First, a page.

FESBC Vice President Hezekiel Mabuza


Factoring could bring relief to Micro, Small Medium Enterprises (MSMEs) when it comes to the management of accounts receivable, as it has numerous benefits. The Federation of Swazi Business Community (FEBC) implores banks to establish factoring services for MSMEs as they find it difficult to maintain a good cash flow position to meet their operational needs and their financial obligations in respect of servicing their loans as expected. Factoring is a form of financing that helps companies with cash flow problems due to slow-paying clients. It allows businesses to finance invoices, which improves company’s working capital. Speaking during the 2019 Post Budget Seminar, FESBC Vice President Hezekiel Mabuza said ‘factoring’ is an easy process to set up as it does not require a lot of documents to secure bank loans. “It gives one immediate access to cash,” he said. Presently none of the financial institutions in the kingdom of Eswatini offers such services, which FESBC believes, once established, will allow MSMEs to discount their invoices for immediate cash that currently takes up to 30 days to have them settled. It is said that the system could enable MSMEs to embark on any growth projects they may have. A ‘factor,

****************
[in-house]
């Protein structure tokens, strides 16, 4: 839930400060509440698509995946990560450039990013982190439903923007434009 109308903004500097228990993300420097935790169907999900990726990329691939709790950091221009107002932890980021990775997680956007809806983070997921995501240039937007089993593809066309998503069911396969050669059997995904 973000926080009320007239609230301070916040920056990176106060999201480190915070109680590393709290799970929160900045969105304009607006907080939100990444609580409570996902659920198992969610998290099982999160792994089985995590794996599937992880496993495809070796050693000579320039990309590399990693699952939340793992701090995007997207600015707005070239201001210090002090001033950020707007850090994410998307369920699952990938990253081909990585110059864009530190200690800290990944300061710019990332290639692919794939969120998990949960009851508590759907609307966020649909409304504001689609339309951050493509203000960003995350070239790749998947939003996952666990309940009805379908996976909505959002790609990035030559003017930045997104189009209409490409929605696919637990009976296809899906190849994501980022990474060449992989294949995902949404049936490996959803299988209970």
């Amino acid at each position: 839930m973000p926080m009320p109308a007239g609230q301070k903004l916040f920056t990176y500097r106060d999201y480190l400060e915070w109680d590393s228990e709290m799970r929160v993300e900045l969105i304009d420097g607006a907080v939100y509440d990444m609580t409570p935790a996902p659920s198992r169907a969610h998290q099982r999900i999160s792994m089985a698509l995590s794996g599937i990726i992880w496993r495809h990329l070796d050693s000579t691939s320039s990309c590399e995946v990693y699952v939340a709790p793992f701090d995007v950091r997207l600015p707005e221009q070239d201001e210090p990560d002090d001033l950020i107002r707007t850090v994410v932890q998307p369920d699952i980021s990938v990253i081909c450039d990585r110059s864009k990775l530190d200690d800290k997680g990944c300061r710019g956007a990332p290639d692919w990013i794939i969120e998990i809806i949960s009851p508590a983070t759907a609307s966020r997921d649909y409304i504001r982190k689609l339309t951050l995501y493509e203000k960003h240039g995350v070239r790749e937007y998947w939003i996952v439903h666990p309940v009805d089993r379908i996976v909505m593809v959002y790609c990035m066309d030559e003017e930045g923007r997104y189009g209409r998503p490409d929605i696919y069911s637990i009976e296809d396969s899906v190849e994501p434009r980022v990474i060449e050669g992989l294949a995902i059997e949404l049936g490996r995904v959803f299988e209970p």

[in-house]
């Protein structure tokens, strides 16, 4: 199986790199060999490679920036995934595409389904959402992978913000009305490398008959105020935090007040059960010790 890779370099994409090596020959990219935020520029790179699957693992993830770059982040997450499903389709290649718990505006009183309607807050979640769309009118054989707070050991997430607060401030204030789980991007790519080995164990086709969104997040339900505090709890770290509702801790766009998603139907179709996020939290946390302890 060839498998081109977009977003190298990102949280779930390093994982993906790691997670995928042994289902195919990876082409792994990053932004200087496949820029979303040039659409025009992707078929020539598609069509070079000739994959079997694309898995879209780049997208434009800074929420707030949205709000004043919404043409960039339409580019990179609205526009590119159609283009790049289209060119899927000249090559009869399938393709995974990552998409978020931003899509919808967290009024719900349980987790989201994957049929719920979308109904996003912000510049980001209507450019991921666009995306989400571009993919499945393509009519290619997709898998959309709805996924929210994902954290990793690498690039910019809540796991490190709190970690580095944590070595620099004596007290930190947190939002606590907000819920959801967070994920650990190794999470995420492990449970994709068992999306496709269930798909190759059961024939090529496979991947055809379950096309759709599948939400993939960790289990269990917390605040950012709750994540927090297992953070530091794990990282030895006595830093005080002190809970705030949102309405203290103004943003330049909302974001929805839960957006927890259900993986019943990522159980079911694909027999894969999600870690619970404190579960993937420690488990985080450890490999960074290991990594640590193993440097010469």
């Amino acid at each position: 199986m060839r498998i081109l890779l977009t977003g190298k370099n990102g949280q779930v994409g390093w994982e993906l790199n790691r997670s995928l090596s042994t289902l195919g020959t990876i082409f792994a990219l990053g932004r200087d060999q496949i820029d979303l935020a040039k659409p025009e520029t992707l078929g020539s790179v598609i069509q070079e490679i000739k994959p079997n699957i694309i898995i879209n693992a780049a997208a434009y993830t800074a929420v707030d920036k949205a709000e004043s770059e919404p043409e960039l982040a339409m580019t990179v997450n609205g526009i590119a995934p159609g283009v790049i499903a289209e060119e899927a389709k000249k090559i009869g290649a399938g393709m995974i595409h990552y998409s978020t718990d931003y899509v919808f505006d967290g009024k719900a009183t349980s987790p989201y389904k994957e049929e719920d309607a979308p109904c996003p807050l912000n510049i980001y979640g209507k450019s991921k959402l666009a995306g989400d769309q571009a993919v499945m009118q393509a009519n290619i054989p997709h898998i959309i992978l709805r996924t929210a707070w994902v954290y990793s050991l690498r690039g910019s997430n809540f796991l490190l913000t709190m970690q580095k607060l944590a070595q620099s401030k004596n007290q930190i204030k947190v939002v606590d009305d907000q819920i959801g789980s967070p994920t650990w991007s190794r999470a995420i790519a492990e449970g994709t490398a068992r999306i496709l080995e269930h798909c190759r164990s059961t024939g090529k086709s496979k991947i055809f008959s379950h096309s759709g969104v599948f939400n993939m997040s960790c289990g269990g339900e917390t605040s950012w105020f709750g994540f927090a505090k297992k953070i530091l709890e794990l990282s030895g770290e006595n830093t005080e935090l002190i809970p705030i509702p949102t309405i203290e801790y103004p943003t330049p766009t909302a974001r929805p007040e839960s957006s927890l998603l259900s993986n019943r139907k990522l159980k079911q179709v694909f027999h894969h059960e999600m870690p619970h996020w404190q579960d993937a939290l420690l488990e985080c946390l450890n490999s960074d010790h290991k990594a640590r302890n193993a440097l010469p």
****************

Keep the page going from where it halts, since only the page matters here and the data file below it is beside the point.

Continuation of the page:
which is a bank in this case, acts as an intermediary agent that finances receivables. It also allows a business
to obtain immediate capital based on the future income attributed to a particular amount due on an account
receivable or business invoice. Accounts receivables function as a record of money customers owe for sales made on credit. ‘Factoring’ could also allow other interested parties to purchase the funds due at a discounted price in
exchange for providing cash up front. The ‘factor’ advances most of the invoiced amount to the company immediately and the balance upon receipt of funds from the invoiced party. There are three parties directly involved in a transaction involving a factor: the factor, who purchases the receivable; the seller of the receivable; and the debtor, who must make a payment to the owner of the invoice. Additionally ‘factoring’ allows one to pay the bank the value of an invoice, less a discount for commission and fees.

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